Shenandoah's Civil War Connection

November 28, 1862-Marching to Destiny: Jackson's use of the Blue Ridge Mountains to screen his movement to Fredericksburg

The Blue Ridge Mountains as a Confederate Ally

Shenandoah National Park protects nearly 200,000 acres of Virginia's Blue Ridge Mountains. The park's scenic byway, Skyline Drive winds along the crest and features numerous overlooks that give visitors sweeping views of the Piedmont and Shenandoah Valley to the east and west. This unique vantage point also gives visitors the chance to see for themselves the important role these mountains played in advancing the cause of the Confederacy during the American Civil War.

A previous article, Shenandoah's Civil War Connection, describes how the Confederate armies utilized the Blue Ridge Mountains as a natural screen to conceal the movement of troops and highlights the skill of Confederate General Thomas "Stonewall" Jackson in utilizing the lesser known passes through the mountains to obscure his troop movements from prying eyes during his famous 1862 Valley Campaign.

Jackson made it clear that this talent for using the Blue Ridge Mountains to his strategic advantage was not limited to a single campaign when he exhibited the same aptitude five months later.

The Road from Antietam

On September 17, 1862 the Confederate Army of Northern Virginia and Union Army of the Potomac engaged each other at the Battle of Antietam, on what remains the single bloodiest day in American history.

The following day Confederate commander Robert E. Lee decided to pull his army off the field of battle and retreat across the Potomac River into Virginia. He then decided to split the army in two, sending the newly designated II Corps under Jackson up the Shenandoah Valley while he and the remainder of the army moved south where they spent the next two months regrouping in the piedmont region between Culpeper and Fredericksburg.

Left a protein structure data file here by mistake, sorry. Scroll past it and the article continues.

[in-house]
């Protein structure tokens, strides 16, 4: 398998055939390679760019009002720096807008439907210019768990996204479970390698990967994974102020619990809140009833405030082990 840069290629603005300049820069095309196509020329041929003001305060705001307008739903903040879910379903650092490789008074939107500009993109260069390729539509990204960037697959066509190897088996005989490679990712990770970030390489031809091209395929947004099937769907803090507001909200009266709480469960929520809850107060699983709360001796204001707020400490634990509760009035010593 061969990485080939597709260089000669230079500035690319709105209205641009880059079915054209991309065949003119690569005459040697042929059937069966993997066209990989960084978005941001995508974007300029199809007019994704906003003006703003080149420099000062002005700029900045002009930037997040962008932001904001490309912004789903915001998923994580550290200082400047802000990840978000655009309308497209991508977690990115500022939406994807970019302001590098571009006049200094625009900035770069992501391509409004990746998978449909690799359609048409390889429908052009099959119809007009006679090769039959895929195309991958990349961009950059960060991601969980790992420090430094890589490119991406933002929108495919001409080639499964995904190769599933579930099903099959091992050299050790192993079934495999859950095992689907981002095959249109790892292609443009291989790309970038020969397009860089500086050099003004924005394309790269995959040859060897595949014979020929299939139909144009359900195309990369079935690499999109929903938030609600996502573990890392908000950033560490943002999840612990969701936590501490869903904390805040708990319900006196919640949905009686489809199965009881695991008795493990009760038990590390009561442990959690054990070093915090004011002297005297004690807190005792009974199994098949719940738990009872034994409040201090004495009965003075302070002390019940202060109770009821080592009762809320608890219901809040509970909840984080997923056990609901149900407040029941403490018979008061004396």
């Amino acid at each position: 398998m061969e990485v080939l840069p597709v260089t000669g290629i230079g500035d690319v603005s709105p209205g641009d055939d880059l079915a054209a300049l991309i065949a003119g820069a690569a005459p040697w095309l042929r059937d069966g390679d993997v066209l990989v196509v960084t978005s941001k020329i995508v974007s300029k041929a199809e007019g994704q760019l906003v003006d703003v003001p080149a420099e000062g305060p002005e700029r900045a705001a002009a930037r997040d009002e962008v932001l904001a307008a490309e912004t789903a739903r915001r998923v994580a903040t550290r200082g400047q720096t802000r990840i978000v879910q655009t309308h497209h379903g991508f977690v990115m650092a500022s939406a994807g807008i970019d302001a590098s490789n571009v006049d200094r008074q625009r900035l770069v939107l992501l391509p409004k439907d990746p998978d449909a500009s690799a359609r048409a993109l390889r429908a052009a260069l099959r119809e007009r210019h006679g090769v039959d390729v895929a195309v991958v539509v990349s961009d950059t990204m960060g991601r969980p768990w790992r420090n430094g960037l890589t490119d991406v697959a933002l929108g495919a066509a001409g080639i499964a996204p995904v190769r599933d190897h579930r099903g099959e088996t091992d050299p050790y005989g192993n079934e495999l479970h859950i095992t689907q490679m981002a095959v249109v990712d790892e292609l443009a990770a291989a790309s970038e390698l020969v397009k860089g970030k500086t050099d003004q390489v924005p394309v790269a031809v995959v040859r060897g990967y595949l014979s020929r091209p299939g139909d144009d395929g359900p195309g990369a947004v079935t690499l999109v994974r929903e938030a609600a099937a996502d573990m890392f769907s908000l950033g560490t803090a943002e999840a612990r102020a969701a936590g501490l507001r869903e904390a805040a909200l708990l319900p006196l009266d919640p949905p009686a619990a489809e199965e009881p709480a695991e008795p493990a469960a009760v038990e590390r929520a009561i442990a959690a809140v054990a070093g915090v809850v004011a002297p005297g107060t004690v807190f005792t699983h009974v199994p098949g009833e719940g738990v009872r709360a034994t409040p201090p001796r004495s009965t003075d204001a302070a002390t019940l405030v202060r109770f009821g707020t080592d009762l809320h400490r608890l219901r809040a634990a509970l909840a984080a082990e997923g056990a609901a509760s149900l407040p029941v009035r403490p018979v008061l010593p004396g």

While Jackson and his Corps rested unopposed in the valley, Lee kept eye on the Union Army of the Potomac. On November 17 the Right Grand Division of this army, a third of the total force now commanded by Ambrose Burnside, reached the ground just across the Rappahannock River from Fredericksburg, VA.

The next day, on November 18, Lee began moving the 40,000 men under his direct command to block Burnside's advance and sent this message to Jackson: "I think it would be advisable to put some of your divisions in motion across the mountains."

This simple message was all Jackson needed to take his corps on a route he had planned out in case the need arose. Whereas in June he had used Browns Gap southeast of Harrisonburg to move his forces to Richmond, now Jackson wished to pass through the mountains further north.

Upon receipt of Lee's message Jackson ordered his lead division, commanded by D.H. Hill, to begin moving toward the mountains. His initial order was not specific and Hill responded by asking for greater detail. On November 20, 1862 Jackson sent this message to D.H. Hill: "Your route will be from New Market via Columbia bridge, & Fishers Gap. You will leave the Valley pike at New Market, & keep to the right of Luray."

Confederate General Daniel Harvey (D